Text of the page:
Disaggregating migration data by age is essential for analyzing age dynamics of migrant populations. For child migrants, data disaggregated by age, gender and information on whether children are accompanied by a parent, family member, guardian, sponsor, or not, are particularly important to determine potential levels of vulnerability and protection needs during transit and on arrival. Child migrants are at risk of abuse, trafficking and exploitation, especially if they travel alone and through irregular migration pathways. There are several types of data sources that disaggregate migrant stocks and flows by age, although none can offer precise numbers or a full global picture.
Under international law, migrants have rights by virtue of their humanity. International human rights instruments, or treaties and documents such as declarations, are of general application and therefore apply to migrants. There are also a number of international instruments that specifically intend to address the protection of migrants. In addition, recent attention has been drawn to the obligations of states, under international human rights law, towards dead and missing migrants (Grant, 2016). Migrant rights may be evaluated by measuring the rights granted to migrants in principle or in practice. The former is relatively straightforward and looks at international and regional treaty ratifications and countries’ legal documents to protect migrants, while the latter requires looking at implementation of rights, or if migrants’ rights are actually upheld and exercised. Measuring the rights granted to migrants in practice is limited by a lack of data, information, resources, and the large number of rights relevant to migrants.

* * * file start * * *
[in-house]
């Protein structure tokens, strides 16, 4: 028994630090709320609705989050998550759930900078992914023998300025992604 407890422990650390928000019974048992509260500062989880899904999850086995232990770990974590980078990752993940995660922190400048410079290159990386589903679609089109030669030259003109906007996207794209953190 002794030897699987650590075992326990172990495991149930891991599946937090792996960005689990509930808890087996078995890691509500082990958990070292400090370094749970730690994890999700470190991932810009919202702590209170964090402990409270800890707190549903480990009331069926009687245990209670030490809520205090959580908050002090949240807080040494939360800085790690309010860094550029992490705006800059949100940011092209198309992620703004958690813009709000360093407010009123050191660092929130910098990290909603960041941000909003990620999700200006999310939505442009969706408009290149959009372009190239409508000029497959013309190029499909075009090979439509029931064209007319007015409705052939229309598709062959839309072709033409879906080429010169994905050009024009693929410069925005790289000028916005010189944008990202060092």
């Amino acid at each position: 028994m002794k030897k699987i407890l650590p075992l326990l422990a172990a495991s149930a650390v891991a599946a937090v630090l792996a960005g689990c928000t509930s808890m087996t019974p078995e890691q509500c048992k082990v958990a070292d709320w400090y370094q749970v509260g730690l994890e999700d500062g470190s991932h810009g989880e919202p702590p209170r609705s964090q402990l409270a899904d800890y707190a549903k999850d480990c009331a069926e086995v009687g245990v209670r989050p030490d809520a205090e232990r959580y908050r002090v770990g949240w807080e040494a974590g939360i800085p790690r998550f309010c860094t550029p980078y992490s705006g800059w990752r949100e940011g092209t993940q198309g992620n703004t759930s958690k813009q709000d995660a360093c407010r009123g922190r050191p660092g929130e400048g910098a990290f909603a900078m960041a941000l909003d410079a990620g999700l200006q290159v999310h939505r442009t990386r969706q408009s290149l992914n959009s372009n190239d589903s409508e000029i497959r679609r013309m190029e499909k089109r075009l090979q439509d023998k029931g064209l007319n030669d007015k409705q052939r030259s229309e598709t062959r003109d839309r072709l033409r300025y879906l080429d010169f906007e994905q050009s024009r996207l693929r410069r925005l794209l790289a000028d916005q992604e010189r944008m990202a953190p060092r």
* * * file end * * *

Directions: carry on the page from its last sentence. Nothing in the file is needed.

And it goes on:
Data related to the scale of human trafficking and the profile of victims and perpetrators are needed for evidence-based counter-trafficking policies. The increasing significance of human trafficking is illustrated by its inclusion in the targets of the United Nations (UN) Sustainable Development Goals (SDGs), the global development agenda endorsed by 193 UN Member states. Human trafficking is directly mentioned in various SDG targets, raising the needs for developing relevant data sources, improving existing sources, and measuring the indicators and progress towards targets related to human trafficking.
IOM data overview
Through a large footprint of offices worldwide, the International Organization for Migration (IOM) collects and reports on original data from a number of sources in its own programmes and operations. Some of this information is publicly available while other is for internal use only. In either case, data are collected and maintained by IOM’s staff in full respect of IOM’s data protection principles.
Irregular migrant workers in the EU and the US
Irregular, unauthorized, or undocumented workers are persons who are employed without legal authorization to work. No one knows exactly how many irregular foreigners and workers are in European Union (EU) Member States. In the United States (US), two thirds of the estimated 11 million irregular foreigners (or some eight million) are employed. That makes irregular workers 5 per cent of the 160 million strong US labour force. Irregular workers and irregular work take on many forms, as workers slip in and out of legal status, and work can become irregular if employers fail to enroll workers in social security systems. Governments often have difficulty detecting irregular workers and irregular work, since employers and workers may lack incentives to report it.
TALKING MIGRATION DATA: Irregular migrants in vulnerable situations and access to basic services
Nando Sigona, Senior Lecturer and Deputy Director, Institute for Research into Superdiversity, University of Birmingham, talks to us about the extent to which irregular migrants in vulnerable situations have access to basic services.
TALKING MIGRATION DATA: Estimates of unauthorized immigrants in the US: What lessons for other countries?
Jeffrey S. Passel, Senior Demographer at the Pew Research Center, talks to GMDAC about the estimates of unauthorized immigrants in the United States. Disclaimer: The opinions expressed in this video are those of the interviewee and do not necessarily reflect the views of the United Nations or the International Organization for Migration (IOM). The designations employed and the presentation of material throughout the blog do not imply the expression of any opinion whatsoever on the part of IOM concerning the legal status of any country, territory, city or area, or of its authorities, or concerning its frontiers and boundaries.